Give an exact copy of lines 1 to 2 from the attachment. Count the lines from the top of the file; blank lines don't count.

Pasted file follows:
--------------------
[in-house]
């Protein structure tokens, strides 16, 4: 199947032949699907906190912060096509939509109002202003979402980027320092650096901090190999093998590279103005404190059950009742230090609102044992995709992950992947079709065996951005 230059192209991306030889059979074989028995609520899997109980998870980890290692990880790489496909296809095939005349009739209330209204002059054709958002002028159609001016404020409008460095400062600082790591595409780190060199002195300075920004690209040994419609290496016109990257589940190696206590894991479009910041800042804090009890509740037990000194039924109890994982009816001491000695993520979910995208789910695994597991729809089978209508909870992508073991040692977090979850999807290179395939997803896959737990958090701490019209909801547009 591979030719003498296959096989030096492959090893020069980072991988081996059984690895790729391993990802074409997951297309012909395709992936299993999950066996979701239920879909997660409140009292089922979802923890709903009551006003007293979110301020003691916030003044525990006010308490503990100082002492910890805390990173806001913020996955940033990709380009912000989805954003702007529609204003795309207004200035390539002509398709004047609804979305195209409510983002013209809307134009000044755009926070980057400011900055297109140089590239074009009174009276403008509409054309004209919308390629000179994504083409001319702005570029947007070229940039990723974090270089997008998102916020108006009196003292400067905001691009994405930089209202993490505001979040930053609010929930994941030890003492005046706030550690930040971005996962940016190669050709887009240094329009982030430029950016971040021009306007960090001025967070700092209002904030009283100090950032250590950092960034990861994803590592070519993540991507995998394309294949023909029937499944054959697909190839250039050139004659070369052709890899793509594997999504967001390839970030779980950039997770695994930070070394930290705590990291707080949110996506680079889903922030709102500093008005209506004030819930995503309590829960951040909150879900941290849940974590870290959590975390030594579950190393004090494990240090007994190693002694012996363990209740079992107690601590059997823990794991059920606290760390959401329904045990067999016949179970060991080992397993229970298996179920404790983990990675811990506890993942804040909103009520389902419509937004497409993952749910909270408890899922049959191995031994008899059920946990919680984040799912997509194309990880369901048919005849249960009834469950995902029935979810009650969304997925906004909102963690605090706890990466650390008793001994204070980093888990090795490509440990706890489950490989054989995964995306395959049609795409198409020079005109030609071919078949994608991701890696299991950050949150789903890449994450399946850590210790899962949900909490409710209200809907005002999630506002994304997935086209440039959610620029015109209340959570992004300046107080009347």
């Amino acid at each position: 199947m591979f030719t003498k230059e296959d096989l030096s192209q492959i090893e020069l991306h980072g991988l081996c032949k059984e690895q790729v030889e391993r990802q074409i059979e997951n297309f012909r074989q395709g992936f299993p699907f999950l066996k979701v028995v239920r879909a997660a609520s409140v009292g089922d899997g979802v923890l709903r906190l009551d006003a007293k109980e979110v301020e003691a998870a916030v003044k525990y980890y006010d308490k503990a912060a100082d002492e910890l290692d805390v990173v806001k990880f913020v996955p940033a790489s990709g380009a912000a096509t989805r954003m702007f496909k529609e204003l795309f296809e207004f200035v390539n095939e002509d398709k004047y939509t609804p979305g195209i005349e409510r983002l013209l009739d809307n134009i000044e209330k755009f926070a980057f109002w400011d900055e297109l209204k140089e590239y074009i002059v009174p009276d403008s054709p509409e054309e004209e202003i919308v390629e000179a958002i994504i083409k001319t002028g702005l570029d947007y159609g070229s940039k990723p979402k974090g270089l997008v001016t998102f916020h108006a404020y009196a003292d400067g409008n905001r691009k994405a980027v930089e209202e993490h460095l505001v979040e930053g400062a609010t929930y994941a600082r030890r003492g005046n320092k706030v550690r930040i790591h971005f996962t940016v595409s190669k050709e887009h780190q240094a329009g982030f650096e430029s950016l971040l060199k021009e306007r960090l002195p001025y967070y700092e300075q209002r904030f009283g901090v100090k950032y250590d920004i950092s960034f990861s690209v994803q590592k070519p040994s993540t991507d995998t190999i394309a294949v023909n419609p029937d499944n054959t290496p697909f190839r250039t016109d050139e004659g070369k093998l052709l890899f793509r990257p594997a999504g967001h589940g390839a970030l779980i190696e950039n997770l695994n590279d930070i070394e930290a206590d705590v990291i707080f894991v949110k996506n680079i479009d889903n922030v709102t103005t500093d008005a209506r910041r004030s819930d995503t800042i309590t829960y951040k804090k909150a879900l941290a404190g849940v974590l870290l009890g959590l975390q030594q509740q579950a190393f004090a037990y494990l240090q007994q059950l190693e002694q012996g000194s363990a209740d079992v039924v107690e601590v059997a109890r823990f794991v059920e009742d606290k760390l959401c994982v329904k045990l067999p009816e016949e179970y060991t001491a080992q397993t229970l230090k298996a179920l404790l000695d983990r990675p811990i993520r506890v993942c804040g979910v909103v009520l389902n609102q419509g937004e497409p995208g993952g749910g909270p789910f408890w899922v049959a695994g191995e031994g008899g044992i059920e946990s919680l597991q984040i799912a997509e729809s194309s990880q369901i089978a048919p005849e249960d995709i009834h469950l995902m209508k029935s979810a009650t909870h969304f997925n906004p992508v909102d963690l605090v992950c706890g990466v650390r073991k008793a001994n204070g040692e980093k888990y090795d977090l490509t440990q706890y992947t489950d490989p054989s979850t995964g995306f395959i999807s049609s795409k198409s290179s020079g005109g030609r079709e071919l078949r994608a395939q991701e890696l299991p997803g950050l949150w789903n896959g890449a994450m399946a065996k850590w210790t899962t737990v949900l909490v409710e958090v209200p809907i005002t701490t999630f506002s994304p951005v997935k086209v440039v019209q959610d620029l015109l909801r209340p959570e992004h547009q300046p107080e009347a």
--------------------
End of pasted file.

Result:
[in-house]
């Protein structure tokens, strides 16, 4: 199947032949699907906190912060096509939509109002202003979402980027320092650096901090190999093998590279103005404190059950009742230090609102044992995709992950992947079709065996951005 230059192209991306030889059979074989028995609520899997109980998870980890290692990880790489496909296809095939005349009739209330209204002059054709958002002028159609001016404020409008460095400062600082790591595409780190060199002195300075920004690209040994419609290496016109990257589940190696206590894991479009910041800042804090009890509740037990000194039924109890994982009816001491000695993520979910995208789910695994597991729809089978209508909870992508073991040692977090979850999807290179395939997803896959737990958090701490019209909801547009 591979030719003498296959096989030096492959090893020069980072991988081996059984690895790729391993990802074409997951297309012909395709992936299993999950066996979701239920879909997660409140009292089922979802923890709903009551006003007293979110301020003691916030003044525990006010308490503990100082002492910890805390990173806001913020996955940033990709380009912000989805954003702007529609204003795309207004200035390539002509398709004047609804979305195209409510983002013209809307134009000044755009926070980057400011900055297109140089590239074009009174009276403008509409054309004209919308390629000179994504083409001319702005570029947007070229940039990723974090270089997008998102916020108006009196003292400067905001691009994405930089209202993490505001979040930053609010929930994941030890003492005046706030550690930040971005996962940016190669050709887009240094329009982030430029950016971040021009306007960090001025967070700092209002904030009283100090950032250590950092960034990861994803590592070519993540991507995998394309294949023909029937499944054959697909190839250039050139004659070369052709890899793509594997999504967001390839970030779980950039997770695994930070070394930290705590990291707080949110996506680079889903922030709102500093008005209506004030819930995503309590829960951040909150879900941290849940974590870290959590975390030594579950190393004090494990240090007994190693002694012996363990209740079992107690601590059997823990794991059920606290760390959401329904045990067999016949179970060991080992397993229970298996179920404790983990990675811990506890993942804040909103009520389902419509937004497409993952749910909270408890899922049959191995031994008899059920946990919680984040799912997509194309990880369901048919005849249960009834469950995902029935979810009650969304997925906004909102963690605090706890990466650390008793001994204070980093888990090795490509440990706890489950490989054989995964995306395959049609795409198409020079005109030609071919078949994608991701890696299991950050949150789903890449994450399946850590210790899962949900909490409710209200809907005002999630506002994304997935086209440039959610620029015109209340959570992004300046107080009347």